Geriatric Care Management Certificate and Training Programs Info
Geriatric care managers work in long-term nursing facilities and home health services to manage the care of elderly patients. Aspiring elder care administrators can elect to enroll in a Geriatric Care Management Certificate program.
Geriatric Care Management Certificate
Graduate certificate programs in geriatric care management teach healthcare professionals and other social services workers how to work with elderly populations. Students enrolled in the certificate program gain a broad overview of gerontology while also learning about the psychology, biology, and sociology related to the aging process.
Most geriatric care management certificate programs are designed for professionals who already have a basic knowledge of either patient care or counseling. The certificate program teaches them how to apply those skills to the assessment, treatment, and management of the elderly. Students also learn how to conduct a client interview, address dementia and depression, communicate with patients and family members, monitor patient care, and handle any legal and ethical issues that arise in each patient's case.
A bachelor's degree or at least five years of professional experience working as a registered nurse or social worker are the primary requirement for gaining admission into a geriatric care management certificate program. A resume and a copy of college transcripts are other common requirements.
A graduate certificate program in geriatric care management applies the concepts of patient care and healthcare management to geriatric patients. Core courses might include:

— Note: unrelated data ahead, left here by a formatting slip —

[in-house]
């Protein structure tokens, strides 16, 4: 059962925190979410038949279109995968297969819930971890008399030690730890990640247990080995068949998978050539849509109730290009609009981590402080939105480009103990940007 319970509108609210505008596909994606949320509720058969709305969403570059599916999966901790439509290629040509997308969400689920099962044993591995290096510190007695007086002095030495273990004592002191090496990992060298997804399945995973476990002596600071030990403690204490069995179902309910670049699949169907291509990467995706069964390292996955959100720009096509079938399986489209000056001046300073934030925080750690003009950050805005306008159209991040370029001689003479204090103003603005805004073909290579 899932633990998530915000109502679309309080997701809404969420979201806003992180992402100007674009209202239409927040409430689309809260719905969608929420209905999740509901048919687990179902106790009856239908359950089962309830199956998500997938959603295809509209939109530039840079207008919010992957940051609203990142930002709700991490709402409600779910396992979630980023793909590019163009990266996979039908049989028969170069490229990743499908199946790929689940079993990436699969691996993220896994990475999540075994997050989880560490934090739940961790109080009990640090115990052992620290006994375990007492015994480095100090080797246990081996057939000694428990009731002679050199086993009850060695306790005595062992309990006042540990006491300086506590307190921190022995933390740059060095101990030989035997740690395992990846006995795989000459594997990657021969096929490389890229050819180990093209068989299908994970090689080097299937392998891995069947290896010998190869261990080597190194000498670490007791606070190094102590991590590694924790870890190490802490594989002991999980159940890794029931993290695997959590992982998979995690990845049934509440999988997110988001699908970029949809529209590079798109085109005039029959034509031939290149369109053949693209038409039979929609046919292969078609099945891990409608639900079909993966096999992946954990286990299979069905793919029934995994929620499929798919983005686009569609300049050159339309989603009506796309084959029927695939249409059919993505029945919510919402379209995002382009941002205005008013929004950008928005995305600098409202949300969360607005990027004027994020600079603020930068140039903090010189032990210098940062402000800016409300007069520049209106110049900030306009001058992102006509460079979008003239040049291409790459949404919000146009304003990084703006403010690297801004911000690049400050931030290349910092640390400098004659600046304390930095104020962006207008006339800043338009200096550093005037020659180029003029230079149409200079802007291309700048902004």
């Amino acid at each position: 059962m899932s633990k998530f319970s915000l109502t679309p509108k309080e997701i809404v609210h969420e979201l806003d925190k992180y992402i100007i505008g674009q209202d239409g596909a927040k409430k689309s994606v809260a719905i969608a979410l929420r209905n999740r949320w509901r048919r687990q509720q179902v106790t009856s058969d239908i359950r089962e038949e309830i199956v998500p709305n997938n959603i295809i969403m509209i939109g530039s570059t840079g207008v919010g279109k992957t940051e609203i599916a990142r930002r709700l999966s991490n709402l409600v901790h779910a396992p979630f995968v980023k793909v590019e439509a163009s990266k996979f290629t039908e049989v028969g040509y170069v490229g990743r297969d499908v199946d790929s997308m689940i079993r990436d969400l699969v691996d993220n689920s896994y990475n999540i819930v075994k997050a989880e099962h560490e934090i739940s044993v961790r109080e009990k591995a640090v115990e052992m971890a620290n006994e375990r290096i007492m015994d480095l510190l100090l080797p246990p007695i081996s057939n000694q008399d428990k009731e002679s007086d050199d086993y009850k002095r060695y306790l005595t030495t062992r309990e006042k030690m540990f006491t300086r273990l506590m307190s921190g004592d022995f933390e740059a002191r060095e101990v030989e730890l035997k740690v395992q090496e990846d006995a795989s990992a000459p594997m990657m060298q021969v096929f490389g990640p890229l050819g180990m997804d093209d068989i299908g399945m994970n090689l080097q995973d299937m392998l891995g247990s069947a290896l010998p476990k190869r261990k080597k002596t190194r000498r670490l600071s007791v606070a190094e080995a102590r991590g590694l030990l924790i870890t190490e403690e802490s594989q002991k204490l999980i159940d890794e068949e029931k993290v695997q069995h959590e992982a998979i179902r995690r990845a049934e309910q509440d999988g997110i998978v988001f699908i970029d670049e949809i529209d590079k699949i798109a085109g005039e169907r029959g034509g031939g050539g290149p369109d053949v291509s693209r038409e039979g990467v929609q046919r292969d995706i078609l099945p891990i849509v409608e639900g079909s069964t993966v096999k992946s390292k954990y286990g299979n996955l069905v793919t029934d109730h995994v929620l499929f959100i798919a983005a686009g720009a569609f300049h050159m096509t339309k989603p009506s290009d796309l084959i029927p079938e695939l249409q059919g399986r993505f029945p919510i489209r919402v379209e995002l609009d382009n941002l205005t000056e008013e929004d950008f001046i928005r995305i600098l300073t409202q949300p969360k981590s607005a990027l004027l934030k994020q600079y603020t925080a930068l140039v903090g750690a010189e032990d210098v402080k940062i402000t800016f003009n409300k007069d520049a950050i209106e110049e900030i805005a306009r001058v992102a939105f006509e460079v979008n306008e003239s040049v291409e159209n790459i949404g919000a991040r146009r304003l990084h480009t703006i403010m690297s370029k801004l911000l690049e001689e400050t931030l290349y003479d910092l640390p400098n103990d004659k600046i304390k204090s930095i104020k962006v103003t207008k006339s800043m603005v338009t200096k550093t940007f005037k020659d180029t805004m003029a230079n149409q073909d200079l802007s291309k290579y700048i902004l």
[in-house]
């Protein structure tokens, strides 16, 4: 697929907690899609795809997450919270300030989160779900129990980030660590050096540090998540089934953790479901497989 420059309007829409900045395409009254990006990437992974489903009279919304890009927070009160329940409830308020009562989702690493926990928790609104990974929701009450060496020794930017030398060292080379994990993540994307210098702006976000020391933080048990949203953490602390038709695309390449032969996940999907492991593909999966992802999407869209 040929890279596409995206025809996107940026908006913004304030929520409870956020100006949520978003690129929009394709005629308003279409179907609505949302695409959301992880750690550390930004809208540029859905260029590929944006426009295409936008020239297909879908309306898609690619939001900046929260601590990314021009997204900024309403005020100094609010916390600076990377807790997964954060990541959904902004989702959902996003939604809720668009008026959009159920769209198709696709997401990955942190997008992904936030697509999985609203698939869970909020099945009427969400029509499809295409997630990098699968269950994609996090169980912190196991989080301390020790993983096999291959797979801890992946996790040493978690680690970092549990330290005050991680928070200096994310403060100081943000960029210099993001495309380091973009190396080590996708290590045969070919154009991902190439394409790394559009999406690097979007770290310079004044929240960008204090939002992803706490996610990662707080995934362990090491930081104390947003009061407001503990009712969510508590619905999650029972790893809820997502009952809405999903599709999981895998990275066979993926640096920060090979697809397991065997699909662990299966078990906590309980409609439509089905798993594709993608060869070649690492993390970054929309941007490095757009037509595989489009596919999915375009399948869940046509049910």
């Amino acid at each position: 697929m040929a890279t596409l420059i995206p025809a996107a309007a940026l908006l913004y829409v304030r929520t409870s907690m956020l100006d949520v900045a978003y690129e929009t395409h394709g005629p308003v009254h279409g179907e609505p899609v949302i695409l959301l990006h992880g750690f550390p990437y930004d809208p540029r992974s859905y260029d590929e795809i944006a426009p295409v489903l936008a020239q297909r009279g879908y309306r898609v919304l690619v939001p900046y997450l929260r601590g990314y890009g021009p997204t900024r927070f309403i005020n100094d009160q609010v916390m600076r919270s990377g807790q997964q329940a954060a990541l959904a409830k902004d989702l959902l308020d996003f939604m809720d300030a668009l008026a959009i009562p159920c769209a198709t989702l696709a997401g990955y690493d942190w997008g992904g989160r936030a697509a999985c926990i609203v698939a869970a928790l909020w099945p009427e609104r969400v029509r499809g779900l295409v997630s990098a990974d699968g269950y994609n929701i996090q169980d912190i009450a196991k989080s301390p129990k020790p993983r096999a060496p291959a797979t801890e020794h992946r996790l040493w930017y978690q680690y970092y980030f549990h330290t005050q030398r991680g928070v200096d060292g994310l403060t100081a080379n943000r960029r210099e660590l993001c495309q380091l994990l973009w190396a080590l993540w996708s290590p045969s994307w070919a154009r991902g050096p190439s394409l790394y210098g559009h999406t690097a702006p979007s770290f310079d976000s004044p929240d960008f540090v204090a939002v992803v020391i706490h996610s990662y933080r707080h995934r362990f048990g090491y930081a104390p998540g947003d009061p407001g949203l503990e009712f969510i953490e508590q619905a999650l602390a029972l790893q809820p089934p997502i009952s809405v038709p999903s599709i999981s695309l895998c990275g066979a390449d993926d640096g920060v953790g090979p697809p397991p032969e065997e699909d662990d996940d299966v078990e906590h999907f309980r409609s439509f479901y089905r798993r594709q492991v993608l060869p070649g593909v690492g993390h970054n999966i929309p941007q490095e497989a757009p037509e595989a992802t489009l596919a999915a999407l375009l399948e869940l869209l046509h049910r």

- Introduction to gerontology
- Community resources for geriatric care management
- The aging process
- Performing geriatric assessment
- Dementia and depression
- Communication with caregivers and family
- Geriatric care management ethics and laws
- Business aspects of geriatric care management
Employment Prospects and Salary Info
Geriatric care managers can oversee the staff and business operations for elderly care in settings which include:
- Nursing homes
- Home health services
- General hospitals
- Private clinics
According to the U.S. Bureau of Labor Statistics (BLS), the number of working medical and health services managers was expected to grow 22% between 2010 and 2020. This faster-than-average growth may be attributed, in part, to an aging baby-boomer population. The average salary for all medical and health services managers was $98,460 as of 2012, reports the BLS.
The National Association of Professional Geriatric Care Managers offers certification for its members. The organization offers the Certified Geriatric Care Manager (CGCM) credential to individuals who have earned a formal higher education, who have completed supervised work experience in the field, and who have gained certification as care managers or social workers from other associations.
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